It’s a bird, it’s a plane, it’s ... the Soup Peddler!
One dull workday, David Ansel let a songbird, perched just outside his office window, talk him into quitting his soul-sucking job as a computer engineer. After a few months of casting about for a source of income, Ansel took stock of his assets — $60, a bike, and two soup recipes — and decided to start a soup-delivery business: Each week he would make a soup and cart it around town to subscribers, called soupies, on a bike he called “Old Yellow.”
“The first week I made a veggie gumbo, it probably sucked — I didn’t know how to make a roux,” Ansel says. “But people were rooting for me: Go, go, Soup man! It’s not very good, but we believe in you. Now we are a real company, so we have to do real company stuff, like satisfy the customers.”
But before the Soup Peddler became a real company, there were many long, solitary hauls on Old Yellow, and some of those adventures are captured in Ansel’s book, The Soup Peddler’s Slow & Difficult Soups: Recipes & Reveries.
Cleverly illustrated and written in a style that resembles, after a scrappy Austin fashion, the character work of Garrison Keillor, the whimsy of Mr. Rogers, and the memoirs of Gourmet editor Ruth Reichl, the Soup Peddler has a goofy narrative arc — someone has stolen the soup peddler’s lucky ladle, undermining his business and distracting him from the real question, to peddle or not to peddle. The book’s real charm is in Ansel’s dialogue and descriptions, sometimes too clever to be true, but nonetheless compelling us to join his community of larger-than-life, funky people.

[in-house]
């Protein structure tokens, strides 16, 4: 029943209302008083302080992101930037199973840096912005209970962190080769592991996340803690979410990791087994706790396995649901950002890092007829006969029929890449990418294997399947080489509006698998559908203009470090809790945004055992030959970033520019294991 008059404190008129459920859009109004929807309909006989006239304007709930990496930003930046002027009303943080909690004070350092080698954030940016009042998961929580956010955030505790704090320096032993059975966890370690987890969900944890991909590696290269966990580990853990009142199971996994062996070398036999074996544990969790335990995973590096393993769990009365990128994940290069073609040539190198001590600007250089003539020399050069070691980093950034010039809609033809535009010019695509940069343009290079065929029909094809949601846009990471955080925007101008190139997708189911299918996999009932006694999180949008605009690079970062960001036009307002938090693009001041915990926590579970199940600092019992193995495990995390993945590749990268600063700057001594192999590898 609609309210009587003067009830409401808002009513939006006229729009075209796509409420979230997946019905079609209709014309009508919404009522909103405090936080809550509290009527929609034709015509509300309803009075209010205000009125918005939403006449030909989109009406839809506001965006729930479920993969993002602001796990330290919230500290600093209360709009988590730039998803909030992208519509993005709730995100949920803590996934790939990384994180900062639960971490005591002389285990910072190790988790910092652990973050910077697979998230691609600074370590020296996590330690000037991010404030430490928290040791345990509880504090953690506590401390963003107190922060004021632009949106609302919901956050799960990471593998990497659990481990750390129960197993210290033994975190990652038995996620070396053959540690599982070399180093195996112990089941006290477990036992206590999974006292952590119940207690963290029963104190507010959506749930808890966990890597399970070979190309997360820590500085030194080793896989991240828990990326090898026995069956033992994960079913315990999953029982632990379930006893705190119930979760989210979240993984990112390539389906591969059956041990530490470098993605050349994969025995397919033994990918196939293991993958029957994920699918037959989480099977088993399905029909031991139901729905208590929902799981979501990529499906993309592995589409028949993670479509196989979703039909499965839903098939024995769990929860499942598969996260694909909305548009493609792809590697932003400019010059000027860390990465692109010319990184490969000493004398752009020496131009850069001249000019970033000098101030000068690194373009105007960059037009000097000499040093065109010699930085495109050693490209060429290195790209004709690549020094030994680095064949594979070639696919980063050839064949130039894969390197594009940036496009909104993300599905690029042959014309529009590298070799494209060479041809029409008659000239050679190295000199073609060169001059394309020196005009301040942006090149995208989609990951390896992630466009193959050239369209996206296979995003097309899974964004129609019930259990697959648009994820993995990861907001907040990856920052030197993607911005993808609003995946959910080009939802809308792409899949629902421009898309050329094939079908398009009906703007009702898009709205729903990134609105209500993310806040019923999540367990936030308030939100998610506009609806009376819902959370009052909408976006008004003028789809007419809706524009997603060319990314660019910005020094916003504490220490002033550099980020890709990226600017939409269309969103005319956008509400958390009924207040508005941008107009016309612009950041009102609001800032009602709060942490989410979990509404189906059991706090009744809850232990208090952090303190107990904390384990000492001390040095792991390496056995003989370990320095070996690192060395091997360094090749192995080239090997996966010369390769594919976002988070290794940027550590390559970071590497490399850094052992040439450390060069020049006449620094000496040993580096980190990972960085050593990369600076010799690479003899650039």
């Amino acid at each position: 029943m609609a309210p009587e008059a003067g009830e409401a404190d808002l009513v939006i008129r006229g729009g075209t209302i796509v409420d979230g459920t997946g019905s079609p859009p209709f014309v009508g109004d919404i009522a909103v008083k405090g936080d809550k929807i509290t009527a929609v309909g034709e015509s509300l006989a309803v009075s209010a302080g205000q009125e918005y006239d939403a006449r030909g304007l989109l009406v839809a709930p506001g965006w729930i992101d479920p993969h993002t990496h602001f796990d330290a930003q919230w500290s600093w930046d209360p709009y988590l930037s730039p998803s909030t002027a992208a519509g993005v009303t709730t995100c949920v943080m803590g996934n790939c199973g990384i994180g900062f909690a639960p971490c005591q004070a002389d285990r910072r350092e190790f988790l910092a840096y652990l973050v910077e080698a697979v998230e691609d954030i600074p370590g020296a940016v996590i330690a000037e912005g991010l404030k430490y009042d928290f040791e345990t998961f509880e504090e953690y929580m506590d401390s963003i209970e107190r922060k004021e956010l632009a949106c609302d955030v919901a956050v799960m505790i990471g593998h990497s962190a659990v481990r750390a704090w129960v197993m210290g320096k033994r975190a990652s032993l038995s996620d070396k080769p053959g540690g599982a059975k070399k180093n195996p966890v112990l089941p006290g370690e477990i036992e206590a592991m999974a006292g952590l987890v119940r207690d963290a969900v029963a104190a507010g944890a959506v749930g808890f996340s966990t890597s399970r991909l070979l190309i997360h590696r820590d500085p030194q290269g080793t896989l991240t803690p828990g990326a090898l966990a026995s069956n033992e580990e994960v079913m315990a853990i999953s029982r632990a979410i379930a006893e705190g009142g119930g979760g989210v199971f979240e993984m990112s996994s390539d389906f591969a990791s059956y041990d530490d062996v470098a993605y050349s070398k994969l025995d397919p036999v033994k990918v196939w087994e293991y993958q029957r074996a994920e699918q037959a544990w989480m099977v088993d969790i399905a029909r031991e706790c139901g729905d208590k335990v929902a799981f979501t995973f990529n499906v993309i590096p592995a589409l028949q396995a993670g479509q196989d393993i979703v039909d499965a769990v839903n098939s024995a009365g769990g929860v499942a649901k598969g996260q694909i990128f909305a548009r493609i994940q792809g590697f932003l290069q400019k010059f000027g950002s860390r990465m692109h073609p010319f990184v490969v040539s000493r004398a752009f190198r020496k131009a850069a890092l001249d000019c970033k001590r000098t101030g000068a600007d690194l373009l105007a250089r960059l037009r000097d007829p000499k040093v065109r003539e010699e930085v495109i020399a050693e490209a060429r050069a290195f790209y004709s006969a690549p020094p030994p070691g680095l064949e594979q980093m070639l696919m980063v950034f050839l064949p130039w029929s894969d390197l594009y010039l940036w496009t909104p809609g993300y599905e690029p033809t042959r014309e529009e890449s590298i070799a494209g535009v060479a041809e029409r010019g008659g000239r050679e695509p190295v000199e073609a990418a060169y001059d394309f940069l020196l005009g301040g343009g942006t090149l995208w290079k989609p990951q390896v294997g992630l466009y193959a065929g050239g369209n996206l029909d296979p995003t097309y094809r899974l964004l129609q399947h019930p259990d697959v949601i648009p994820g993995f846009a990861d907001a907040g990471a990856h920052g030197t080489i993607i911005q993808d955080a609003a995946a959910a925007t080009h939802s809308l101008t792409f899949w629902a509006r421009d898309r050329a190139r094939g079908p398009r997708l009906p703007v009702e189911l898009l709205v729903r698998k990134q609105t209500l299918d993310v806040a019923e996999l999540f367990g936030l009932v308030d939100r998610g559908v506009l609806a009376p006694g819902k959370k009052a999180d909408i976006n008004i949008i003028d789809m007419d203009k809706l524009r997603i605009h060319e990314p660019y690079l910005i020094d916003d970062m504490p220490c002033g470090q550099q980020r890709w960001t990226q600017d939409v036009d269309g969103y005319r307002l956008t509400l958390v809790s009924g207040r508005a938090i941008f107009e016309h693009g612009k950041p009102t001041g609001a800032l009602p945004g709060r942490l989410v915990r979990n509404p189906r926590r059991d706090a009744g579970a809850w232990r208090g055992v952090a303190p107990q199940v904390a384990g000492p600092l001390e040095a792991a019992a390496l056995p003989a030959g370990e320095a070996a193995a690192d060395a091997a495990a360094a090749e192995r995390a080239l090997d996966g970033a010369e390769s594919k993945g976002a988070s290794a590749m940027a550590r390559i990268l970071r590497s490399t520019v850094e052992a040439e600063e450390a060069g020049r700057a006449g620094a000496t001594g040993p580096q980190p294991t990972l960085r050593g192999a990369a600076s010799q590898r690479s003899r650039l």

Ansel says his characters, such as the broccoli-eating cat and the Ice Cream Man, the Soup Peddler’s summertime competitor and nemesis, are based on real people. “One day I was delivering soup and this guy I know from the neighborhood swerved in front of me,” explains Ansel. “He popped out of his car and said aggressively, ‘You selling soup on my turf?’ I put him in the Ice Cream Man mold and invented the turf wars between us.”
In the beginning, the soupies ate whatever Ansel made, but now they can choose from several options each week. “It’s kind of upsetting, because I make a point of traveling around the world looking for the most bizarre soups,” he says, “and then it comes down to broccoli-cheese.” Yet he admits his favorite soup is chicken. “A well-cooked chicken stock with some noodles or matzo balls — that’s the richest experience,” he adds, waxing on a bit about how he makes the stock without a mirepoix, using only the most gelatinous parts of the bird and saving the fat for confit.
The Soup Peddler’s
Slow & Difficult Soups
By David Ansel
Ten Speed Press
181 pages, $16.95
Along with honing his cooking chops (he can make roux now), Ansel has grown the business: 10 employees, a full-time kitchen, and, but for two routes he still rides, the soup is delivered in bright orange trucks bearing the Soup Peddler’s logo. And he has added pasta sauces, salads, and other dishes to the menu.
While most customers have been happy to see the business succeed, others have gone the way of Old Yellow. “We did all the changes at the same time, so we took a lot of heat,” he says. “I get pissed about self-righteous people who say, I’m not ordering from you because you don’t deliver by bike. They weren’t the ones that were sweating, grunting, and sucking truck exhaust at the curbside. To them I was a hero, but to me I was a martyr.”
Yet, Ansel takes their criticism to heart, pondering at the end of the book the age-old question that surely must haunt all entrepreneurs. “Having someone bicycle up to your house and drop off a homemade meal makes you feel as though you live in a village ... there’s something very warming about that,” he writes. “As we outgrow bicycle delivery, are there other ways to retain the feeling?” •
By Susan Pagani